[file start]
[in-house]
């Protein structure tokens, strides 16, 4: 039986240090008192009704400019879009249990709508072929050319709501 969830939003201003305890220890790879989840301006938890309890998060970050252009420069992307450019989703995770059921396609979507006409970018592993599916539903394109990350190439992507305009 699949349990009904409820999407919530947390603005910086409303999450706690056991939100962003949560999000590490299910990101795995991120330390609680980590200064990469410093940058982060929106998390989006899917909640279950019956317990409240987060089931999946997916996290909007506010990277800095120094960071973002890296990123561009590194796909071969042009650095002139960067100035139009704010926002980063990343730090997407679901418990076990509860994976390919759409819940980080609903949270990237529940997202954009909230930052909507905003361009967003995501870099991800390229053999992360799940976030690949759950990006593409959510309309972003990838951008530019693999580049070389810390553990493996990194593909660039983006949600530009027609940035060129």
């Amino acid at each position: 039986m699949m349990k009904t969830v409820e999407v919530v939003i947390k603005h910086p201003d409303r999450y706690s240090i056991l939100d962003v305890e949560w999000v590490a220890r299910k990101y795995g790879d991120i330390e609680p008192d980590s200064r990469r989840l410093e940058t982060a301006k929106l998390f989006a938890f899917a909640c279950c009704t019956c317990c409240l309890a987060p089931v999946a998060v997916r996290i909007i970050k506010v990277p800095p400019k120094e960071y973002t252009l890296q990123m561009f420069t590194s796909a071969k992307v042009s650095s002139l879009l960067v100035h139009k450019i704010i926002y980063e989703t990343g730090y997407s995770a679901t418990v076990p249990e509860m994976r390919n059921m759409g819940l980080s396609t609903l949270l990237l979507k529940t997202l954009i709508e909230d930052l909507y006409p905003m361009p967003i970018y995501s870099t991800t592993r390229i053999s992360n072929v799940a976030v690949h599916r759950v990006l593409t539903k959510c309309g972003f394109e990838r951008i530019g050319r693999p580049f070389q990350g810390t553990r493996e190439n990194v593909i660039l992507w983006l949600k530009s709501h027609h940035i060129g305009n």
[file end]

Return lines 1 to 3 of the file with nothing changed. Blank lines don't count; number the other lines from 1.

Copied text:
[in-house]
């Protein structure tokens, strides 16, 4: 039986240090008192009704400019879009249990709508072929050319709501 969830939003201003305890220890790879989840301006938890309890998060970050252009420069992307450019989703995770059921396609979507006409970018592993599916539903394109990350190439992507305009 699949349990009904409820999407919530947390603005910086409303999450706690056991939100962003949560999000590490299910990101795995991120330390609680980590200064990469410093940058982060929106998390989006899917909640279950019956317990409240987060089931999946997916996290909007506010990277800095120094960071973002890296990123561009590194796909071969042009650095002139960067100035139009704010926002980063990343730090997407679901418990076990509860994976390919759409819940980080609903949270990237529940997202954009909230930052909507905003361009967003995501870099991800390229053999992360799940976030690949759950990006593409959510309309972003990838951008530019693999580049070389810390553990493996990194593909660039983006949600530009027609940035060129």
């Amino acid at each position: 039986m699949m349990k009904t969830v409820e999407v919530v939003i947390k603005h910086p201003d409303r999450y706690s240090i056991l939100d962003v305890e949560w999000v590490a220890r299910k990101y795995g790879d991120i330390e609680p008192d980590s200064r990469r989840l410093e940058t982060a301006k929106l998390f989006a938890f899917a909640c279950c009704t019956c317990c409240l309890a987060p089931v999946a998060v997916r996290i909007i970050k506010v990277p800095p400019k120094e960071y973002t252009l890296q990123m561009f420069t590194s796909a071969k992307v042009s650095s002139l879009l960067v100035h139009k450019i704010i926002y980063e989703t990343g730090y997407s995770a679901t418990v076990p249990e509860m994976r390919n059921m759409g819940l980080s396609t609903l949270l990237l979507k529940t997202l954009i709508e909230d930052l909507y006409p905003m361009p967003i970018y995501s870099t991800t592993r390229i053999s992360n072929v799940a976030v690949h599916r759950v990006l593409t539903k959510c309309g972003f394109e990838r951008i530019g050319r693999p580049f070389q990350g810390t553990r493996e190439n990194v593909i660039l992507w983006l949600k530009s709501h027609h940035i060129g305009n």